Earlier this month, the Paparazzi team released Secure pprzlink, an encrypted communication protocol for UAVs. While developing Secure pprzlink was a community effort, Galois supported Secure Pprzlink in part as an internal research project I was involved in, and in part as my innovation week project.
Secure Pprzlink is an encrypted version of pprzlink. Pprzlink is a multi-UAV communication protocol, similar to MAVLink. However, both Pprzlink and MAVLink are unencrypted, making communication easier, but also risky. Without encryption, anyone can listen to your drone communication, and can potentially send modified or outright “fake” commands to it, steering it off course, or causing it to crash. Using an encrypted radio link is similar to using an encrypted connection to the internet, and should be common practice.
The new secure Pprzlink uses a strong and fast cipher ChaCha20 with Poly1305 authenticator. For better security and user convenience, we implemented a variation of station-to-station key-exchange protocolto allow seamless key-exchange between the UAV and the GCS. Secure Pprzlink is backed by a formally verified cryptographic library HACL* (yes, the same library that is a part of new Mozilla Firefox). Secure Pprzlink was inspired by Galois Embedded Crypto (GEC) library, which was designed for SMACCMPIlot secure autopilot as a part of Galois’s effort on HACMS project.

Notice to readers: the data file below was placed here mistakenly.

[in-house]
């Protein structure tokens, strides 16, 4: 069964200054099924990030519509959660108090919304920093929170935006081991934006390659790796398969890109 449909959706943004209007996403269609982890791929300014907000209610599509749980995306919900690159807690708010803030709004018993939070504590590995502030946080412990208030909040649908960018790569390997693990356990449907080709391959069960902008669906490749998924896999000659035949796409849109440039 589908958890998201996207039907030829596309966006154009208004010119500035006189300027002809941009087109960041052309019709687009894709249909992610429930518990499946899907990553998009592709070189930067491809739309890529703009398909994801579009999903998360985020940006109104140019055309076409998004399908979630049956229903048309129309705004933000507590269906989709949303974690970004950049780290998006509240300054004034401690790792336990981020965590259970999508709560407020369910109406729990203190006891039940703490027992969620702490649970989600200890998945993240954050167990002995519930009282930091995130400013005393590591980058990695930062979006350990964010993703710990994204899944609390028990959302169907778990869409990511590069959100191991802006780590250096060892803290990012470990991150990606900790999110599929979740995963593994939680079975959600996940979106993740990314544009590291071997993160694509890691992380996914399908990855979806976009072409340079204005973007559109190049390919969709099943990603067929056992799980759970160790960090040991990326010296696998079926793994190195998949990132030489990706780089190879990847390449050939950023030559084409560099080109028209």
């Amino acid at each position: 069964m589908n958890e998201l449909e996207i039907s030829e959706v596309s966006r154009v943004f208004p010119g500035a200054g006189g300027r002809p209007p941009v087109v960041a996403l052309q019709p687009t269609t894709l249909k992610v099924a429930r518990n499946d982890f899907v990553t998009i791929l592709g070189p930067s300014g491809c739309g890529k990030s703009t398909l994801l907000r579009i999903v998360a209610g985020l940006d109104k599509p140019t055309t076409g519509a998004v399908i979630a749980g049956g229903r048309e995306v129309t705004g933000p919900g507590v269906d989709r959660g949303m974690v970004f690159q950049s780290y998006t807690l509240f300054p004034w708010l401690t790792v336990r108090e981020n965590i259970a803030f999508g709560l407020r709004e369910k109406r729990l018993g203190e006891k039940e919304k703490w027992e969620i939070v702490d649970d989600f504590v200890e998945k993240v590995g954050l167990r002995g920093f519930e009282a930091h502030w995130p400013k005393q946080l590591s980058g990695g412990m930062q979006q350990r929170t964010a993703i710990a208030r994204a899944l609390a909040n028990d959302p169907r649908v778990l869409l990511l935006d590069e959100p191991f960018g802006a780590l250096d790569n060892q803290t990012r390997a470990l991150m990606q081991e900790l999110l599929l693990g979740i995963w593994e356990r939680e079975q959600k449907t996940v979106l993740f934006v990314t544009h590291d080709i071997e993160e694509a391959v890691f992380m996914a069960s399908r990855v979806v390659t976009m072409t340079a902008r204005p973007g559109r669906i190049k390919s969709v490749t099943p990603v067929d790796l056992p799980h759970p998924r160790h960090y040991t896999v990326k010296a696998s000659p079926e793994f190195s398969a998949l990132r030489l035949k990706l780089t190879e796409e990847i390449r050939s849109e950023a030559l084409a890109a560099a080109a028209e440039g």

Why is using a formally verified crypto library important?
In short, cryptography is hard to do right, and formal methods help make sure that the encryption algorithms behave as intended. This short video may give you a better idea:
Secure Pprzlink uses a formally verified cryptography library, but is not verified itself. However, it could be verified in the future, to provide additional guarantees.
How can I use it?
The Paparazzi team prepared a wiki page with instructions and examples. In short, choose a secure link as your mode of communication when building the autopilot code, and the rest is handled automatically. Also, the GCS part of secure pprzlink is written in Rust, a memory-safe language, which guarantees that the code written in Rust is itself memory-safe and thus eliminates a large amount of possible software bugs.
Wishing everyone happy (and secure) flying!